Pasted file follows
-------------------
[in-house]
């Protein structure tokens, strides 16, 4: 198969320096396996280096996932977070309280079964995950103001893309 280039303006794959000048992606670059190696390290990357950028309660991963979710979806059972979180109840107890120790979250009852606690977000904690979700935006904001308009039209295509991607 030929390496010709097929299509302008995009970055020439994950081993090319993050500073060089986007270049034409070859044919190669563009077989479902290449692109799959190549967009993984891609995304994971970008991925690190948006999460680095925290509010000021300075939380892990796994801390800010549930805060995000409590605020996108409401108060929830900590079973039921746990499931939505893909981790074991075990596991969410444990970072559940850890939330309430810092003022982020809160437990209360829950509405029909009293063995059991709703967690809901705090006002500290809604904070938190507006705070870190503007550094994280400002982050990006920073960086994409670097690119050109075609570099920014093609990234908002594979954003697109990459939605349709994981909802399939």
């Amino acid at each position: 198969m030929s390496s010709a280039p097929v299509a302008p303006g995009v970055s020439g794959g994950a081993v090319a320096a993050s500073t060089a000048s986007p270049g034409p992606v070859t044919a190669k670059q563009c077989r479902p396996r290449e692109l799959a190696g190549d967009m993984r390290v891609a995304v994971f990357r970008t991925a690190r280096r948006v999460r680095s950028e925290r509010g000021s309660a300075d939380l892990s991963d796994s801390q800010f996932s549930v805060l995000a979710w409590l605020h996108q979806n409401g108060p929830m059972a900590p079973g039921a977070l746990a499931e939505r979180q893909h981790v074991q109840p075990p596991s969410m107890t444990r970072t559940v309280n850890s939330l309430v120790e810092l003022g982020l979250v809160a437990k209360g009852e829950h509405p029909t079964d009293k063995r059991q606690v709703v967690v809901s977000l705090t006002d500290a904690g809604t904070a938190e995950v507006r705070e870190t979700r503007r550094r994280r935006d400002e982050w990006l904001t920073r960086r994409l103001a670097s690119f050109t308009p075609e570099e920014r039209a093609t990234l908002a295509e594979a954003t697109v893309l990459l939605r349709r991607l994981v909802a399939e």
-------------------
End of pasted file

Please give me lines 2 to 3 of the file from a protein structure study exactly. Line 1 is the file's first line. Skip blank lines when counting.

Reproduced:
């Protein structure tokens, strides 16, 4: 198969320096396996280096996932977070309280079964995950103001893309 280039303006794959000048992606670059190696390290990357950028309660991963979710979806059972979180109840107890120790979250009852606690977000904690979700935006904001308009039209295509991607 030929390496010709097929299509302008995009970055020439994950081993090319993050500073060089986007270049034409070859044919190669563009077989479902290449692109799959190549967009993984891609995304994971970008991925690190948006999460680095925290509010000021300075939380892990796994801390800010549930805060995000409590605020996108409401108060929830900590079973039921746990499931939505893909981790074991075990596991969410444990970072559940850890939330309430810092003022982020809160437990209360829950509405029909009293063995059991709703967690809901705090006002500290809604904070938190507006705070870190503007550094994280400002982050990006920073960086994409670097690119050109075609570099920014093609990234908002594979954003697109990459939605349709994981909802399939």
């Amino acid at each position: 198969m030929s390496s010709a280039p097929v299509a302008p303006g995009v970055s020439g794959g994950a081993v090319a320096a993050s500073t060089a000048s986007p270049g034409p992606v070859t044919a190669k670059q563009c077989r479902p396996r290449e692109l799959a190696g190549d967009m993984r390290v891609a995304v994971f990357r970008t991925a690190r280096r948006v999460r680095s950028e925290r509010g000021s309660a300075d939380l892990s991963d796994s801390q800010f996932s549930v805060l995000a979710w409590l605020h996108q979806n409401g108060p929830m059972a900590p079973g039921a977070l746990a499931e939505r979180q893909h981790v074991q109840p075990p596991s969410m107890t444990r970072t559940v309280n850890s939330l309430v120790e810092l003022g982020l979250v809160a437990k209360g009852e829950h509405p029909t079964d009293k063995r059991q606690v709703v967690v809901s977000l705090t006002d500290a904690g809604t904070a938190e995950v507006r705070e870190t979700r503007r550094r994280r935006d400002e982050w990006l904001t920073r960086r994409l103001a670097s690119f050109t308009p075609e570099e920014r039209a093609t990234l908002a295509e594979a954003t697109v893309l990459l939605r349709r991607l994981v909802a399939e």